Tuesday, July 30, 2013

Visit to Holy Trinity Lutheran - Lakeview

This worship experience was perhaps the “highest” church service style I will be visiting on my sabbatical journey. By “high church style” I am using the phrase to reflect the liturgical elements present during the service. While Holy Trinity is rooted in the Lutheran tradition, their service depicts elements one would also find in an Episcopalian or Roman Catholic service – from the processing with the cross, to making the sign of the cross as one enters the sanctuary, to the Communion liturgy. Because of the many elements present during the service, there was a “worship guide” pamphlet that helped guest or those who are not familiar with the tradition understand what was happening. And yet while these ancient elements were present, there was a “freshness” that also was present in the service. The sanctuary was filled with a diversity of ages, with the median age around 40. The worship bulletin was designed with guests in mind, with words of welcome on the bulletin, similar to the UCC slogan – "No matter who you are, or where you are on life's journey, you are welcome here." I felt at ease – perhaps because I knew the pastor and a couple of other people in the congregation. And I had no anxiety about the bulletin liturgy because there were helpful “guides” posted throughout the bulletin that instructed visitors on worship behavior. However, the print was obviously designed for a younger age group - 9 point font. The worship began with a lovely piano – viola duet. Actually in the very beginning, a Buddhist bell rang out, which served as a signal that worship was about to begin. The bell called people into a mood of silence as they prepare themselves for worship. While the music during the service was unfamiliar, it was quickly learnable and singable. The organ filled the room and moved one to sing. (Although I did see several people out of the corner of my eye who were not singing.) The sermon was short (10 minutes) since it was only one element of the worship experience. The entire service, which included Communion, was about an hour. There were no visual images projected during the worship. In fact, with the design of the sanctuary, projections would be challenging without invading the space’s design. (1920’s style building) The sanctuary was welcoming (except the hard pews), lovely decorated and well maintained. Much of their bulletin elements reminded me of Three Crosses, including listing of announcements within the bulletin. Holy Trinity’s web site is: www.holytrinitychicago.org Holy Trinity is opening a site up in the South Loop area in a few weeks. It will be interesting to see if the worship style will be different based upon the demographic they are trying to reach.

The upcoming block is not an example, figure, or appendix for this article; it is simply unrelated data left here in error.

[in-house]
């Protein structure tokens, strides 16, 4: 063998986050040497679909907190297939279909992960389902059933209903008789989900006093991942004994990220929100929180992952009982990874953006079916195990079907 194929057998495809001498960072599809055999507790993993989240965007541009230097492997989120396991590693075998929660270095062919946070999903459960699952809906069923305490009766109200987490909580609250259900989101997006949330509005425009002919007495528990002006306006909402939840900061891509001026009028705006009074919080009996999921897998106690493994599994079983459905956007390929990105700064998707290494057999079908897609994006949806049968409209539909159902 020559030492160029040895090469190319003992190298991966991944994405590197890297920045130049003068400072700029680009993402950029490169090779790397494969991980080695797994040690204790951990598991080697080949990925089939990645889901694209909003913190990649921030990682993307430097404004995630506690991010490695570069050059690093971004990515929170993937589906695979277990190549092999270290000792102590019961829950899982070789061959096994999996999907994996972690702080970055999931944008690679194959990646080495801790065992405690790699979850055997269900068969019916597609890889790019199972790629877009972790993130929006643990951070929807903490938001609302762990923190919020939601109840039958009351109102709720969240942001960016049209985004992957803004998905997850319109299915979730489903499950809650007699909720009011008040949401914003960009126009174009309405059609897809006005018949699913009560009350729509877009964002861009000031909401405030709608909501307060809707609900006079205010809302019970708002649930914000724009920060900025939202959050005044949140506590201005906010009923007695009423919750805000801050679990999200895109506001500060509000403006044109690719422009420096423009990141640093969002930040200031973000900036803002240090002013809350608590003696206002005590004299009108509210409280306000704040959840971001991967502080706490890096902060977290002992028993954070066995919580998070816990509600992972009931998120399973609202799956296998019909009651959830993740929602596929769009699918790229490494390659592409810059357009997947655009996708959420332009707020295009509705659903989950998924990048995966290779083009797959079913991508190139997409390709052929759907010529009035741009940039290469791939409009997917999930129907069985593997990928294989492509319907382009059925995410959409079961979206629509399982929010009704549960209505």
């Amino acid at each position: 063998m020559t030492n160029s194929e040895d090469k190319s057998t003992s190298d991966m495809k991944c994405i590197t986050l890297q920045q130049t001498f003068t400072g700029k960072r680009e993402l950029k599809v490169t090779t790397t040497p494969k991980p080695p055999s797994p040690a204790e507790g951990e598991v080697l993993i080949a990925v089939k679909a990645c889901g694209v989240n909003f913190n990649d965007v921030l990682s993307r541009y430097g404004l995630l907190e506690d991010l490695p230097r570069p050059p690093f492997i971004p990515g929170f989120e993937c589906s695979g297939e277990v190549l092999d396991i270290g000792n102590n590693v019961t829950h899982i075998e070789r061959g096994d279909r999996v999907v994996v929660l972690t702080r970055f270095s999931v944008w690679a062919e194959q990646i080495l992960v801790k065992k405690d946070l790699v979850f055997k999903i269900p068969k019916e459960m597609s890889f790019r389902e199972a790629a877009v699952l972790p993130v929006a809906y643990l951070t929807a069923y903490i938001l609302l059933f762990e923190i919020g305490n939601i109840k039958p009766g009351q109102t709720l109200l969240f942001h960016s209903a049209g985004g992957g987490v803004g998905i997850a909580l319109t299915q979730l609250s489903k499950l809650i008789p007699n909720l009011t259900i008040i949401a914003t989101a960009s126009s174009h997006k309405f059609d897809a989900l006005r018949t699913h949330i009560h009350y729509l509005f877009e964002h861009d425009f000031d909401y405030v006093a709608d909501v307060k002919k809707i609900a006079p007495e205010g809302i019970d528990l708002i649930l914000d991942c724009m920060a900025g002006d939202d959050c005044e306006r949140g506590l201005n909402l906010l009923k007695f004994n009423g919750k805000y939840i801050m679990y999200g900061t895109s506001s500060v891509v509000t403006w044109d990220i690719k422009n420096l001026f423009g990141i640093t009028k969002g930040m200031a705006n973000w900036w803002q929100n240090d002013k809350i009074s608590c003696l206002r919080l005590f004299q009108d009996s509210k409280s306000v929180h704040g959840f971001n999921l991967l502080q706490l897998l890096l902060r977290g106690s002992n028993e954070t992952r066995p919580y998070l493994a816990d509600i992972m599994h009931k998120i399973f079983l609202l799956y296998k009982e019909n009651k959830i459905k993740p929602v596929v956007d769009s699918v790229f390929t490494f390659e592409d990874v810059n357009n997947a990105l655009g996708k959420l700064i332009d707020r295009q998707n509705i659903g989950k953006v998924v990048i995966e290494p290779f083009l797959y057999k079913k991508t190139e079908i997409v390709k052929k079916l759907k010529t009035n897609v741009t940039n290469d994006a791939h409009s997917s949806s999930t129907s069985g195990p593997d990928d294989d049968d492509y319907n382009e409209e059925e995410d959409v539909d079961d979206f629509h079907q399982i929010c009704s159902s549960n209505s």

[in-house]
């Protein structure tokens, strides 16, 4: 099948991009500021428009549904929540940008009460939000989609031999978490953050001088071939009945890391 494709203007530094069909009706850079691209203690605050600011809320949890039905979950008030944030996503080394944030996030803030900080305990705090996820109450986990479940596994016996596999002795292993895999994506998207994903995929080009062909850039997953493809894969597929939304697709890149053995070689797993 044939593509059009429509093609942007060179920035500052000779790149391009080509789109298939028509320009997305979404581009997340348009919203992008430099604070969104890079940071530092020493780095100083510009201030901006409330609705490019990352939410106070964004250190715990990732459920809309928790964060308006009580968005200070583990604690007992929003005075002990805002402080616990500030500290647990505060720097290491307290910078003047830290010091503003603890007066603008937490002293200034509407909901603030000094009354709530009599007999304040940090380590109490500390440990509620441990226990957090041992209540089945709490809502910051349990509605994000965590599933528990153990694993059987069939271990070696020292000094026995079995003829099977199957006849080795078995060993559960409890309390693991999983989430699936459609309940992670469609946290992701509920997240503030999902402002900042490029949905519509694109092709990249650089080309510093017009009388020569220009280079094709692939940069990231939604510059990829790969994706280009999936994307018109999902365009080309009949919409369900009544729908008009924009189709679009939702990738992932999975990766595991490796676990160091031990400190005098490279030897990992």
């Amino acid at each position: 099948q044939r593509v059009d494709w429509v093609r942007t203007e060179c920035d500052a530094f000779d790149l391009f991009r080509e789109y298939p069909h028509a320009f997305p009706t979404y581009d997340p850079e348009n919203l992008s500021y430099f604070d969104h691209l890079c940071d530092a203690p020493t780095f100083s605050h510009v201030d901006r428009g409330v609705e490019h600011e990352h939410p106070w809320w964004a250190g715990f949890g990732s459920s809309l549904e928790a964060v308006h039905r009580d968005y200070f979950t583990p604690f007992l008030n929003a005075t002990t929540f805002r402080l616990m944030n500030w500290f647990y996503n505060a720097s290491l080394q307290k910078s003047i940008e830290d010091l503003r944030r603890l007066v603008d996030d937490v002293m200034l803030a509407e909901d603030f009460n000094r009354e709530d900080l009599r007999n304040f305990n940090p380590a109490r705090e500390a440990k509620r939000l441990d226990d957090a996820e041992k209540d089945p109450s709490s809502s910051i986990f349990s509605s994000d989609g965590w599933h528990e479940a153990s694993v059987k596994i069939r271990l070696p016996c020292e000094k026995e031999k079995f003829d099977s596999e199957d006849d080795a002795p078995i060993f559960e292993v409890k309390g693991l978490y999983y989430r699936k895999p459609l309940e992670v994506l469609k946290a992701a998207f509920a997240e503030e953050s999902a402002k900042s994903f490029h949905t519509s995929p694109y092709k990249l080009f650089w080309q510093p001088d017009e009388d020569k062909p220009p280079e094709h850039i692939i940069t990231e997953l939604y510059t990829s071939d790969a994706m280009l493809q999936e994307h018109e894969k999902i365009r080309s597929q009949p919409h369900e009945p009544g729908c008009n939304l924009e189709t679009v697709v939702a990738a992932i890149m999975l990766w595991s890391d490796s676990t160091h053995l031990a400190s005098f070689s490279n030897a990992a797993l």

Karen Schneider said...

It doesn't sound as if there is much to learn from this church. I am finding Christianity for the Rest of Us very interesting. Thinking about her idea of head/heart. We definitely do a lot of thinking and study about our beliefs, but we don't talk as much about spirituality and being in the presence of God. This has always been very comfortable for me, but this book is making me think more about the idea of God being present. When I give all the credit to our amazing community when I feel so refreshed and energized by a Sunday service, maybe I should ask if part of this is due to God's presence. Just a thought.

Church of the Three Crosses said...

I am right there with you Karen, the energy that I get from Sunday through the worship experience, talking to people and the fellowship time exchange is so life-giving to me. It is the human to human exchange that shapes my heart and life. I am thinking this is the God presence.